The final stretch of my month in South America began when I crossed the border to Brazil, finishing my amazing journey in Iguazu Falls and Rio de Janeiro.
Iguazu Falls is definitely worth visiting on the Brazil side in addition to the Argentina side. It is possible to walk the path with views of the falls in just an hour or two, unlike the Argentina side that has many trails and viewing areas. On the Brazil side you can get VERY close to the falls and you will get wet from the spray coming off the falls. I was very careful with my camera at the main viewpoint.
Parque de Aves – since it was possible to explore the park in just a few hours, thankfully we were left with plenty of time at this bird sanctuary. Most of the other people breezed through here, but we spent forever exploring and getting amazing photos.
For example, we spent an hour in the toucan area alone. This is necessary to get any good shots as the toucans do not like to come down from the roof area or high perches away from the hordes of people. But if you stay long enough there are lulls where most groups have cleared out, and that is when the toucans will fly down to lower perches or even come all the way down to their feeding area. Most people were frustrated after a few minutes and left, but it takes a lot of patience to get close to the toucans!
The other standout areas for me were the rooms with flamingos (both Chilean and African flamingos live here!) and the macaws. It is much easier to get photos of the parrots they are constantly flying around (try to capture them swooping in at you in the slow-mo setting on an iPhone!) and they don’t get spooked as easily if you are near them. Plus, there were tons of birds chilling at the feeding area and you can get very close.
We weren’t even sure if we wanted to come here and it turned out to be one of my top experiences in South America so don’t hesitate to visit. There is a big black market for tropical birds in Brazil and this sanctuary helps curtail the illegal trade and save many of these species from extinction.
RIO DE JANEIRO
There are so many exciting things to do in this tropical city. Rio de Janeiro has the reputation of being a dangerous place, but I felt completely safe the entire time I was there. A local guide gave me the advice “if the road starts to go uphill – turn around.” Simple and effective! The favelas are built in the hills around the city, so where the elevation starts to increase it is likely you are going into a favela. I met some travelers that said they had taken a favela tour and really enjoyed it, but I wasn’t interested because it seemed like human tourism to me. Another local told me that 99% of the favelas are filled with good, hardworking, very poor people and that only a small percentage are selling drugs and in gangs. I definitely believe this.
Unfortunately, this city has a huge income gap and there really isn’t a middle class – just rich and extremely poor. Despite this, I was really lucky to get to experience some real Rio de Janeiro moments outside of the traditional tourist locations and I loved the friendly and spirited culture of Brazil. However, this was the hardest area for me in terms of communication. I did not find that many people speak English, however some speak Spanish so this was our common language. However, many people only speak Portuguese and did not understand when I spoke Spanish. I definitely recommend learning a little Portuguese before traveling here!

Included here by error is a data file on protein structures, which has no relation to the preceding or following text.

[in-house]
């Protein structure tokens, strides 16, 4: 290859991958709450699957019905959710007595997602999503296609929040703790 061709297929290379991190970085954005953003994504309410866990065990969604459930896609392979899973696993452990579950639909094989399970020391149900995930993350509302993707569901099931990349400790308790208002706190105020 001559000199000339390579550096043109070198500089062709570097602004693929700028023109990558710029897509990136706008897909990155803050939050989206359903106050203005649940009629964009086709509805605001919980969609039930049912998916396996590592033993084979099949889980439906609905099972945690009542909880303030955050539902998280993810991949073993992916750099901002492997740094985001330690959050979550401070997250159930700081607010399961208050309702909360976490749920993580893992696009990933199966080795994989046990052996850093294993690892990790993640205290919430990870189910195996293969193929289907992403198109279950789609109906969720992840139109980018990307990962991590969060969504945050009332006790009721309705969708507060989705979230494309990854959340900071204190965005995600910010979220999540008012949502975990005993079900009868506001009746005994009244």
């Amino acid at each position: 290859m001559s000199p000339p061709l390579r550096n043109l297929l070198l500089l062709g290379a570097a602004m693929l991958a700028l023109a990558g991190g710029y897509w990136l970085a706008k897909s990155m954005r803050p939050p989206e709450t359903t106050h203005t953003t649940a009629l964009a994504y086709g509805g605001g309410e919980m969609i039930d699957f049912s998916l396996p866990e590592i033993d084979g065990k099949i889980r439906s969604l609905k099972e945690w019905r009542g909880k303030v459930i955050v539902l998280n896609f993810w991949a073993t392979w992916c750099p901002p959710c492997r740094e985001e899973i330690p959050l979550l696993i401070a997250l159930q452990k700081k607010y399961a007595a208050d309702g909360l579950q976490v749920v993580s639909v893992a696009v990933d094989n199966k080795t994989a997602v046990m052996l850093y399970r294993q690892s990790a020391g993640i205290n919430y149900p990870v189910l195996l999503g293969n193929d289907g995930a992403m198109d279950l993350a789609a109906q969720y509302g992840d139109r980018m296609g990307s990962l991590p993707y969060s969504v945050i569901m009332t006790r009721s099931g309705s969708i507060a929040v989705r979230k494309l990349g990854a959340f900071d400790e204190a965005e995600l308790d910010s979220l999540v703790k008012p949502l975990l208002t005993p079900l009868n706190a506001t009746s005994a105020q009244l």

Christ Redeemer – I was so excited to visit my fourth Wonder of the World, but it was raining and cloudy most of my days in Rio de Janeiro. This isn’t uncommon, it rains a LOT in Brazil. Many people passed on going to this landmark because of the weather, but I decided to go for it because even if it is foggy you can still grasp the size of Cristo. My photos were not ideal, but I was able to see most of him and it was definitely worth it to be there. This statue is 125 ft tall and it is very powerful to see how tall Christ the Redeemer is up close. It is always busy, even on days with bad weather.
Parque Lage – this beautiful area is actually home to the School of Visual Arts. There is a nice restaurant, which is where everyone takes the classic photo in front of the pool. There is a security guard who manages the photo line, so everyone gets a chance to take the shots they want without others in the background (besides those dining at the restaurant). Go early, right when they open. You can only use a cell phone, no DSLR cameras. The exterior is just as beautiful so plan to spend some time walking around the entire park. I was also really impressed with some of the artwork on display inside. This was my favorite place in all of Rio de Janeiro. I can’t imagine a more beautiful setting.
Sugarloaf – I was so happy that the weather cleared up and gave me ONE sunny day for my trip. The day before my friend went to Sugarloaf and her photos were ok, but not great. She got lucky when the clouds parted for a second so she could get a photo with Christ the Redeemer in the way distance, otherwise the views were highly impacted by the rain. I really enjoyed spending hours relaxing here on my last day. The beautiful blue skies and amazing views of the entire city were not something I wanted to rush through. There is a cable car that drops you off in two viewing areas and there is plenty of seating for you to hang out as long as you want. There were also a few boutiques and a small food court. Pro tip: I wish I had gotten the Havianas I wanted here as they ARE more expensive, but they do not stock them in the other Haviana stores so it is your one chance if you like these designs.